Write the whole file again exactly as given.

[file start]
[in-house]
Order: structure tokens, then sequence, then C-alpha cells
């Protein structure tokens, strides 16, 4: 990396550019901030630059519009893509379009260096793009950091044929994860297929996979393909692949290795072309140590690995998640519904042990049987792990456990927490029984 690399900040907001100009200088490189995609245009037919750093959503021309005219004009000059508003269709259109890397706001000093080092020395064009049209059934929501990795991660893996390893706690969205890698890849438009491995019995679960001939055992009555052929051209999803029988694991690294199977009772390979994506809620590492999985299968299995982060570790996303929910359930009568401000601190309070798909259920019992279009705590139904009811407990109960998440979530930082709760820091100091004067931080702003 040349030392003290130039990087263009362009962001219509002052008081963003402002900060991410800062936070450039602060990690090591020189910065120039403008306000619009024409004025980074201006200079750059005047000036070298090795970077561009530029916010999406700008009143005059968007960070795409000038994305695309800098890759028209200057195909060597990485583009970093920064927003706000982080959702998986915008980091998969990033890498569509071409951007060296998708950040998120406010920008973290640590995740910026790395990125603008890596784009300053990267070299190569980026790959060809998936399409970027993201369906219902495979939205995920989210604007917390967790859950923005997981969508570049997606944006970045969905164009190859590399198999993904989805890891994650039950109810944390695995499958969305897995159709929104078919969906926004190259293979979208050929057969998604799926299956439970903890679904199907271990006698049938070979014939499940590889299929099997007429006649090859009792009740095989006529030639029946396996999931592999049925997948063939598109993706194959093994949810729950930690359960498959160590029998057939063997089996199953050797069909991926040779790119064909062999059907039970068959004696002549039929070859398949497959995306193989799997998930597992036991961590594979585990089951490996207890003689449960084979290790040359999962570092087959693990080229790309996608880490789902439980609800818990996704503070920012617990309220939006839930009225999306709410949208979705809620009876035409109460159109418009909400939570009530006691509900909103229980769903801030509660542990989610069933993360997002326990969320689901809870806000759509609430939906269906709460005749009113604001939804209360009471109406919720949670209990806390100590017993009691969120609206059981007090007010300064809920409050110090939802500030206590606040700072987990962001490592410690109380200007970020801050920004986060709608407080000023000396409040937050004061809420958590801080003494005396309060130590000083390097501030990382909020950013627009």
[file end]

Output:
[in-house]
Order: structure tokens, then sequence, then C-alpha cells
């Protein structure tokens, strides 16, 4: 990396550019901030630059519009893509379009260096793009950091044929994860297929996979393909692949290795072309140590690995998640519904042990049987792990456990927490029984 690399900040907001100009200088490189995609245009037919750093959503021309005219004009000059508003269709259109890397706001000093080092020395064009049209059934929501990795991660893996390893706690969205890698890849438009491995019995679960001939055992009555052929051209999803029988694991690294199977009772390979994506809620590492999985299968299995982060570790996303929910359930009568401000601190309070798909259920019992279009705590139904009811407990109960998440979530930082709760820091100091004067931080702003 040349030392003290130039990087263009362009962001219509002052008081963003402002900060991410800062936070450039602060990690090591020189910065120039403008306000619009024409004025980074201006200079750059005047000036070298090795970077561009530029916010999406700008009143005059968007960070795409000038994305695309800098890759028209200057195909060597990485583009970093920064927003706000982080959702998986915008980091998969990033890498569509071409951007060296998708950040998120406010920008973290640590995740910026790395990125603008890596784009300053990267070299190569980026790959060809998936399409970027993201369906219902495979939205995920989210604007917390967790859950923005997981969508570049997606944006970045969905164009190859590399198999993904989805890891994650039950109810944390695995499958969305897995159709929104078919969906926004190259293979979208050929057969998604799926299956439970903890679904199907271990006698049938070979014939499940590889299929099997007429006649090859009792009740095989006529030639029946396996999931592999049925997948063939598109993706194959093994949810729950930690359960498959160590029998057939063997089996199953050797069909991926040779790119064909062999059907039970068959004696002549039929070859398949497959995306193989799997998930597992036991961590594979585990089951490996207890003689449960084979290790040359999962570092087959693990080229790309996608880490789902439980609800818990996704503070920012617990309220939006839930009225999306709410949208979705809620009876035409109460159109418009909400939570009530006691509900909103229980769903801030509660542990989610069933993360997002326990969320689901809870806000759509609430939906269906709460005749009113604001939804209360009471109406919720949670209990806390100590017993009691969120609206059981007090007010300064809920409050110090939802500030206590606040700072987990962001490592410690109380200007970020801050920004986060709608407080000023000396409040937050004061809420958590801080003494005396309060130590000083390097501030990382909020950013627009």